Back to prison

A clean chit for Sharif on all the charges did not even lie on the fringes of the faintest of possibilities


Editorial December 25, 2018

Nawaz Sharif goes back to jail.

Well, no bombshell that! To avoid the jail, the deposed prime minister needed an all-clear on all the counts in not just one but two corruption references that were being heard by the accountability court for about 15 months.

A clean chit for Sharif on all the charges did not even lie on the fringes of the faintest of possibilities. No bookie, however bold or adventurous, would have taken the risk of betting on an all-clear for the veteran politician. His imprisonment, therefore, was well in line with the likelihood.

However, different sentences, rather contrasting ones, in the two corruption references did spring a bit of surprise. While the accountability court jailed Sharif for seven years in the reference concerning the Al Azizia Steel Mills, it judged him clear of the charges in the other one that relates to the Flagship Investment Ltd, and also involves his sons Hussain Nawaz and Hasan Nawaz — both of whom have already been declared absconders.

In its short order, the court also declared fines worth Rs1.5 billion and $25 million slapped on Sharif as well as seizure of his properties. Sharif has been sentenced under Section 9(a) (v) of the NAB ordinance. It is the same section which had also been applied in case of his 10-year sentence in the Avenfield Poperties reference — alongside a seven-year sentence for his daughter Maryam Nawaz and one-year sentence for his son-in-law Muhammad Safdar — and which finds a person guilty of corruption if he maintains a standard of living not commensurate with his sources of income, unlike section 9(a)(iv) which finds a person guilty of corruption via dishonest means.

This had given room for the PML-N leaders to contend that their party quaid had not been  found guilty of corruption through any dishonest means in the Avenfield reference.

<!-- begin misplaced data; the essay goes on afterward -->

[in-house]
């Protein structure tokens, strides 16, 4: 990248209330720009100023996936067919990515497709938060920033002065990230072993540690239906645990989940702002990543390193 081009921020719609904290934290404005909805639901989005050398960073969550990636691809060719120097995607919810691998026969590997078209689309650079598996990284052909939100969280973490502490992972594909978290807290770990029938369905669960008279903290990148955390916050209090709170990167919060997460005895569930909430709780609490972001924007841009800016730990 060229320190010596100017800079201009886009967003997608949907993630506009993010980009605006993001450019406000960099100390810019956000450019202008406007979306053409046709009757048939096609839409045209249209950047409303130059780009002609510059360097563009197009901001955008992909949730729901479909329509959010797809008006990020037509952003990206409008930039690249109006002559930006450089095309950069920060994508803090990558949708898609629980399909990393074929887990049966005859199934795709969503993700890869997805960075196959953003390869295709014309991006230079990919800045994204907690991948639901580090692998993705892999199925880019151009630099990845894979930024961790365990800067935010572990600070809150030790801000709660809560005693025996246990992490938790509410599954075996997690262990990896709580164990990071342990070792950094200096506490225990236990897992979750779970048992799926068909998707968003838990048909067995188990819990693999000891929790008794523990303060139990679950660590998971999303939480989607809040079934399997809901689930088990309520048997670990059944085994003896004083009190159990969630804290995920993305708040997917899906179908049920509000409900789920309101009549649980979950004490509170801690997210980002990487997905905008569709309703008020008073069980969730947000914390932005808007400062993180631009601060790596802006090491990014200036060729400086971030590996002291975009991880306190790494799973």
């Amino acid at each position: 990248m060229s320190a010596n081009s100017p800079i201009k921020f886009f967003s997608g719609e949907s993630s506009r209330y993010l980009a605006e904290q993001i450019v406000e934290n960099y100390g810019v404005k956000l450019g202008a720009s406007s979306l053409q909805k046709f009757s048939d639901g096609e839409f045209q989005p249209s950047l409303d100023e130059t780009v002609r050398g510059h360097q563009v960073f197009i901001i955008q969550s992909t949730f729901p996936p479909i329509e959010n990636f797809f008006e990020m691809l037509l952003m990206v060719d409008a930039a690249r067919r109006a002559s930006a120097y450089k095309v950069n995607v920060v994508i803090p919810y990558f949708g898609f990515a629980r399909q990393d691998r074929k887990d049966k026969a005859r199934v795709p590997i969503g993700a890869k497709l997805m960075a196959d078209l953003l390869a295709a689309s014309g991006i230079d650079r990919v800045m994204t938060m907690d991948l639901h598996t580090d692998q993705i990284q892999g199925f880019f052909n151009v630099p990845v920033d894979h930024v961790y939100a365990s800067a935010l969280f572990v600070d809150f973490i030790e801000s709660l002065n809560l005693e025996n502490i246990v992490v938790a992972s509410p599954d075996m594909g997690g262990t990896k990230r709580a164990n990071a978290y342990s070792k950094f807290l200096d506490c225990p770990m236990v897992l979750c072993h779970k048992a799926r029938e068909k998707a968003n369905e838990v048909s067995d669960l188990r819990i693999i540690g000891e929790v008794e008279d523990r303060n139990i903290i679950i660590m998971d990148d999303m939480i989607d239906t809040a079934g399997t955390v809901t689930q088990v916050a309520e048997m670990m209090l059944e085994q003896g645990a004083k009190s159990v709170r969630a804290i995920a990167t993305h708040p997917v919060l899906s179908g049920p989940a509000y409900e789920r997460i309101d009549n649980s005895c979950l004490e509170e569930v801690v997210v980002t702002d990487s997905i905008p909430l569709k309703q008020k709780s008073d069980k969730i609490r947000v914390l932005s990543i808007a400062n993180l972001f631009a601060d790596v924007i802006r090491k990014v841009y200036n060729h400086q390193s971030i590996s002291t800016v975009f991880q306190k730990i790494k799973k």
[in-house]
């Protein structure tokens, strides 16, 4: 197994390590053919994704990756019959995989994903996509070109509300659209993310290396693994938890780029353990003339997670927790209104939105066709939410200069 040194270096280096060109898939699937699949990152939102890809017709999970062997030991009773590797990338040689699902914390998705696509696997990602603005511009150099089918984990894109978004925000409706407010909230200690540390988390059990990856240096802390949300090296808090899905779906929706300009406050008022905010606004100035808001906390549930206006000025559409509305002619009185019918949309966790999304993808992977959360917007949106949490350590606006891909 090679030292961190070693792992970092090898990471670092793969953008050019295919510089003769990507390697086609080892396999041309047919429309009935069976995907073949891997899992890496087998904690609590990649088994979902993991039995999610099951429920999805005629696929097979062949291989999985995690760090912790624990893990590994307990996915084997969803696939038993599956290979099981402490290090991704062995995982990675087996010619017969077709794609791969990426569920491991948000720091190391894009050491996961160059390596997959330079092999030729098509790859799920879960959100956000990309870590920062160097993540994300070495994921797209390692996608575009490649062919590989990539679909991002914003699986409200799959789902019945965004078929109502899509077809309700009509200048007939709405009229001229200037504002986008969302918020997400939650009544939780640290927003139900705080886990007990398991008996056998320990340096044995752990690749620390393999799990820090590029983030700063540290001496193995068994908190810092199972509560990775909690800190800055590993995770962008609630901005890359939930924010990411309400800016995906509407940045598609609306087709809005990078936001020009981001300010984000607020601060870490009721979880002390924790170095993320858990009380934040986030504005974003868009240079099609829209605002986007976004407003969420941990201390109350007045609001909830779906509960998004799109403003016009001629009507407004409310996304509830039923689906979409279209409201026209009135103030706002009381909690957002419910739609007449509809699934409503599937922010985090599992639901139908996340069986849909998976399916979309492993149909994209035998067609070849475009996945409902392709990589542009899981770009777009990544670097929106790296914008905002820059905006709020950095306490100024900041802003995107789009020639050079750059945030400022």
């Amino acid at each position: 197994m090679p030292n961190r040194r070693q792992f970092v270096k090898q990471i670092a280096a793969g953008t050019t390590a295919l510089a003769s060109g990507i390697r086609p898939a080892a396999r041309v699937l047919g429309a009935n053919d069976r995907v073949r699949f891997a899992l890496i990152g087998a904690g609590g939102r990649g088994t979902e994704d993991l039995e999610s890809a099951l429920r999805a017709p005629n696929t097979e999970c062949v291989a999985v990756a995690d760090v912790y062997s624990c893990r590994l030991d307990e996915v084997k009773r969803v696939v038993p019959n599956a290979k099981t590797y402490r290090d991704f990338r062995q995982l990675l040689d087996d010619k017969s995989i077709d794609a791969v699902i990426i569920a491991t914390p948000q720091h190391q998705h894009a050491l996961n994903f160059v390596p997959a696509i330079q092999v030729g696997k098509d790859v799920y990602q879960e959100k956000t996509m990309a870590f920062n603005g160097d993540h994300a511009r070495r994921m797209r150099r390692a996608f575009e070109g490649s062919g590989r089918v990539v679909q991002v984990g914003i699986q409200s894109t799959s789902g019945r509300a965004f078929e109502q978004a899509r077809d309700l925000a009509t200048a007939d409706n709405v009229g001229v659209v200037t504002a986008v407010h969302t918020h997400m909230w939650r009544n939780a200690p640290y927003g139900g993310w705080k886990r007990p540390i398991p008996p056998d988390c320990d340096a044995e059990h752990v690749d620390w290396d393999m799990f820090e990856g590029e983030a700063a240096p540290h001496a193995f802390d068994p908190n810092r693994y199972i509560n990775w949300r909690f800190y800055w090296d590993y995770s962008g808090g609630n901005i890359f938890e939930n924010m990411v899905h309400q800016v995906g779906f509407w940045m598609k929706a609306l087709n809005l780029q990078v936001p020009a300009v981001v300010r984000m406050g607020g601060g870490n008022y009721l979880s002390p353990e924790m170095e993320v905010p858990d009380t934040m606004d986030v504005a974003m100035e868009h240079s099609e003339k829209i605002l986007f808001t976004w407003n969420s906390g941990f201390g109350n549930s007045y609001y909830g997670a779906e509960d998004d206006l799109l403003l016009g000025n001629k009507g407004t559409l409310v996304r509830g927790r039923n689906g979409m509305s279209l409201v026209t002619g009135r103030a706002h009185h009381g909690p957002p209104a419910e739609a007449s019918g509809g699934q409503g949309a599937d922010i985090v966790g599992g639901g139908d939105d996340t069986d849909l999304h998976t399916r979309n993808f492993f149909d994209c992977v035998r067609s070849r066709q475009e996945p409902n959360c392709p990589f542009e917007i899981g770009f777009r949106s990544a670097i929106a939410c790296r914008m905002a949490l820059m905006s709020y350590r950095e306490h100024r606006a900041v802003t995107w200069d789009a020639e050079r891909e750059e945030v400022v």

The same political narrative is bound to continue in the wake of the latest sentencing.

With the former prime minister understood to go into appeal against the Al Azizia judgment in the high court — just like he has done in the Avenfield Properties case — and the National Accountability Bureau (NAB) doing the same in case of the Flagship reference, the long legal battle — Sharifs vs state — that had started with the Panama Papers leak in April 2016 is set to continue.

But for now, a three-time prime minister and two-time chief minister, who saw great ups and downs during his roughly 35-year-long political career, is an inmate of the Lot Lakhpat jail in Lahore.

This is not the first time Sharif will be undergoing incarceration.

The ongoing legal battle has already led him to spend 69 days at Rawalpindi’s Adiala jail along with his daughter and son-inlaw while almost two decades ago, he has also remained locked at Karachi’s Malir jail along with Shehbaz Sharif — his younger brother and former Punjab chief minister who too is in the NAB custody currently — in the plane hijacking case set up by military dictator Pervez Musharraf.

Prime Minister Imran Khan insists that the “truth has come out of the court verdict”. But Sharif’s heir apparent Maryam Nawaz, who finally dusted off her Twitter handle after months, reminds him “… when tyranny crosses limit, it ends” and “it does not take long for [the] tides to turn”.

There are reports of the PML-N launching a political campaign from December 30 in order to inform the masses of the ‘real reasons’ behind the cases against Sharifs, with Maryam herself in the lead.

However, chances of an immediate turn of the tides look bleak, at best. For the time being, it’s just the Imran Khan show.

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